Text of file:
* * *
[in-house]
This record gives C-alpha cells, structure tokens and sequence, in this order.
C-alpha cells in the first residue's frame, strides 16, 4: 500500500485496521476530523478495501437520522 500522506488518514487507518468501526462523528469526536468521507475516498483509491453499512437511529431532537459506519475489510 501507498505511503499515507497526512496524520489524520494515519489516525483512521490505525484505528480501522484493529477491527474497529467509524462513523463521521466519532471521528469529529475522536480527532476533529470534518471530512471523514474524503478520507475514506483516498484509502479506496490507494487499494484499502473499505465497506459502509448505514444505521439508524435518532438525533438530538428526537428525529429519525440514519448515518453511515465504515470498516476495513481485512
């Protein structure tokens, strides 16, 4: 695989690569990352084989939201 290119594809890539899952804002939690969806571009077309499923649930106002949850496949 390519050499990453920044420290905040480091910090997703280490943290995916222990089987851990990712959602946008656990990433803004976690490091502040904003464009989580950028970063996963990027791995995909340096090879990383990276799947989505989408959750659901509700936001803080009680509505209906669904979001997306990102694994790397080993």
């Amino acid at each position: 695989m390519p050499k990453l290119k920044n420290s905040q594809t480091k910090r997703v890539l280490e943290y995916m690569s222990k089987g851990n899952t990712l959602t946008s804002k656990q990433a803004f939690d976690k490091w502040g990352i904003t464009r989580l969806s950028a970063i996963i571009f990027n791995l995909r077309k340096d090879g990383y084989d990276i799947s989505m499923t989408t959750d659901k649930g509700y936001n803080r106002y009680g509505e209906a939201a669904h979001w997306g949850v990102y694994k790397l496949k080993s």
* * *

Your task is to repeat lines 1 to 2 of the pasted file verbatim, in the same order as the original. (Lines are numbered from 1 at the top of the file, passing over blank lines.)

[in-house]
This record gives C-alpha cells, structure tokens and sequence, in this order.